Holding Parties to Contracts and Agreements
When parties enter into an agreement or contract, they generally adopt the rights and obligations that were decided upon.
It is often the case that one or more party becomes unhappy with their agreement and refuses to comply with, or perform their obligations, as to hold up their side of the agreement. In this circumstance, a party may seek to rely on the specific performance remedy.
Specific performance is a court ordered remedy which compels a non-compliant party to perform their contractual obligations. Parties may apply for this remedy where they can establish there is a binding contract that has or is likely to be breached.
Actual Breach: The party is refusing to perform their obligations under the contract or agreement.
Anticipated Breach: There is a real possibility the party will refuse to perform their obligations under the contract or agreement.
When will it be ordered?
Specific performance is an equitable remedy granted by the Court in accordance with section 68 of the Supreme Court Act 1970 (NSW). Importantly, this remedy is discretionary, meaning it will only be made on a case by case basis.
Some circumstances where the court is unlikely to grant this remedy include where:
- other monetary damages would provide sufficient compensation to the dispute;
- the contract or agreement requires parties to maintain a personal relationship (ie employment contract);
- it would cause unconscionable hardship on the non-compliant party;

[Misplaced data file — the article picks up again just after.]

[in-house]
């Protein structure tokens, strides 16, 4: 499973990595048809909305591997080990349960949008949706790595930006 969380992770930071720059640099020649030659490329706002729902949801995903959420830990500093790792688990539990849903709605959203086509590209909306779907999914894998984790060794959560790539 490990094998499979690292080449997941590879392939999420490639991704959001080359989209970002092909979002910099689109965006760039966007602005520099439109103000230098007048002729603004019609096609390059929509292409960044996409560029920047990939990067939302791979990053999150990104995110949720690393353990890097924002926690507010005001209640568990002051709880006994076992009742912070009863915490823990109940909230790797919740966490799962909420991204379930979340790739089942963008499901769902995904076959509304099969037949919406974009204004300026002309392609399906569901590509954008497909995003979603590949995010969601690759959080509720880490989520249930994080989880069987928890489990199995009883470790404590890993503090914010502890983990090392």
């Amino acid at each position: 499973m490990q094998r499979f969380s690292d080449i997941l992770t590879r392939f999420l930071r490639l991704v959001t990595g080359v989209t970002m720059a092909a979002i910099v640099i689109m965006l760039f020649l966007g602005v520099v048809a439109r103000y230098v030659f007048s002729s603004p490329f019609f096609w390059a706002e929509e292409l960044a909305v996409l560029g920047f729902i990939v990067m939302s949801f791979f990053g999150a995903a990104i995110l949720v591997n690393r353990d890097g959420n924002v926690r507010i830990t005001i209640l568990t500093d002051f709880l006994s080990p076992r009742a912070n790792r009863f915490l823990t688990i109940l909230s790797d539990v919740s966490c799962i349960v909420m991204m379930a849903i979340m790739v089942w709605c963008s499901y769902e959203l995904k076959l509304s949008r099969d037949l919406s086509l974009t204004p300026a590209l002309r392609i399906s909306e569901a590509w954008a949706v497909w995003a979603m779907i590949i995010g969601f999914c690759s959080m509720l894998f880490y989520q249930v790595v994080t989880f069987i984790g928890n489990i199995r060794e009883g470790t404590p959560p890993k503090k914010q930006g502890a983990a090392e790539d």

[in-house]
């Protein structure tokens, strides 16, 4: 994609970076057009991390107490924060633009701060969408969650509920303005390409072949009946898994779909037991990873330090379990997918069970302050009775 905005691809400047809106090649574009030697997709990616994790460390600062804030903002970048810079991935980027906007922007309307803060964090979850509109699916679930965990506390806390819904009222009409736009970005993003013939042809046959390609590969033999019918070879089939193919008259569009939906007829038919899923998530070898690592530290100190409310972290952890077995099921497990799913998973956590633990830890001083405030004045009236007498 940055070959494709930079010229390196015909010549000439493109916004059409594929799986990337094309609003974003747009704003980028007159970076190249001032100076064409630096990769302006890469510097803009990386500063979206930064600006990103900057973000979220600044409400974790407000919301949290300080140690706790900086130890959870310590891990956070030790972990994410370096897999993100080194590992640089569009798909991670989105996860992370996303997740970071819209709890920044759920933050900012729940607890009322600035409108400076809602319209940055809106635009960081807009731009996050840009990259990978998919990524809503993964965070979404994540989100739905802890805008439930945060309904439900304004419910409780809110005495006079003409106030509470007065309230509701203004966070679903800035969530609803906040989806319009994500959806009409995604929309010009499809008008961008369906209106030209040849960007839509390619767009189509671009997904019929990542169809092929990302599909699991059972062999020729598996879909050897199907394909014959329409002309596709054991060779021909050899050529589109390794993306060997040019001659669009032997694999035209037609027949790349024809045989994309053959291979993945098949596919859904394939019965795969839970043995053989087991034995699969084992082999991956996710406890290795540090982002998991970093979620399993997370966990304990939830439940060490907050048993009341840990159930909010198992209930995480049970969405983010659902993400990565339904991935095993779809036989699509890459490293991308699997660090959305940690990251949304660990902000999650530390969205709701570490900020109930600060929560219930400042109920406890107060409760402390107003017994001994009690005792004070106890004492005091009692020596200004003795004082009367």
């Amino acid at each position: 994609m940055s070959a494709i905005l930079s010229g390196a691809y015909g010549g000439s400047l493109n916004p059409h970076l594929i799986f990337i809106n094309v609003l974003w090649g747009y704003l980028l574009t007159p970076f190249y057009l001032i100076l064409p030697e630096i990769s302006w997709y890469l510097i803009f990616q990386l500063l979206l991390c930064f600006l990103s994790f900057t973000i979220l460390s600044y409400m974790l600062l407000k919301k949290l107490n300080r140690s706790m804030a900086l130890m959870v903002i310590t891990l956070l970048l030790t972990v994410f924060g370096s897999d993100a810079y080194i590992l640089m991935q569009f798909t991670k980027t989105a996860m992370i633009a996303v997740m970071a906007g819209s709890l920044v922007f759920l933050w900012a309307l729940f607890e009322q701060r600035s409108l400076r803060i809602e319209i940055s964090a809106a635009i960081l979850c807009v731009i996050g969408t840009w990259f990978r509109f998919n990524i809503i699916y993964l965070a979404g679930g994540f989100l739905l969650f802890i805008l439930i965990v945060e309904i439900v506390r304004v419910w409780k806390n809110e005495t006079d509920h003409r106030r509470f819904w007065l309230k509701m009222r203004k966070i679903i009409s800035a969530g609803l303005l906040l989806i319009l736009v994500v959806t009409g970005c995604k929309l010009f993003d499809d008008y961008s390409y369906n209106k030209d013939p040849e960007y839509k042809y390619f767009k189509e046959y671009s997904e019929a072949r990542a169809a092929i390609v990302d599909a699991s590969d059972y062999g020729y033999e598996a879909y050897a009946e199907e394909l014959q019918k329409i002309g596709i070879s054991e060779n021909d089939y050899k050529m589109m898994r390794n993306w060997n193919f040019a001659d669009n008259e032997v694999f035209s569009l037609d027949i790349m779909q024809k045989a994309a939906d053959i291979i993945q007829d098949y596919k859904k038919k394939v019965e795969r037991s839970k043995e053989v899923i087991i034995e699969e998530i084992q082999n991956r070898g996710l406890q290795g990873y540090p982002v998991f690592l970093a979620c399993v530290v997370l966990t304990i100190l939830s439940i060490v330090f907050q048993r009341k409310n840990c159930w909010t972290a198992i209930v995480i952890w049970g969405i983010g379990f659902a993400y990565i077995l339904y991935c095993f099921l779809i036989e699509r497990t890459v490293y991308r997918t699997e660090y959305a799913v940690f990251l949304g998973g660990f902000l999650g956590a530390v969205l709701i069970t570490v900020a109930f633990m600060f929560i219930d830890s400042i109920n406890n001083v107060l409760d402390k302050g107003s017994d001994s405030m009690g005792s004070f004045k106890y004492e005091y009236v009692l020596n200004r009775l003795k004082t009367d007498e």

- the non-compliant party is not willing or able to perform their obligations;
- mistake, misrepresentation or undue influence was involved in the making of the contract or agreement;
- the obligations required to be performed are ambiguous or unclear as to set the non-compliant party up for failure; and where
- the complaining party has also substantially breached the contract.
Perhaps the most common circumstance courts will award this remedy is where the true amount of damages is unknown or the dispute is not merely a matter of money.
If you believe a party to an agreement or contract is not fulfilling their contractual obligations or is likely to refuse these obligations, it is important to seek legal advice. Similarly, parties who may be subject to proceedings for an anticipated or actual breach of contract should seek advice to avoid penalties.
Parties who fail to comply with any court order for specific performance may additionally be found guilty of contempt of court and can be either fined or imprisoned.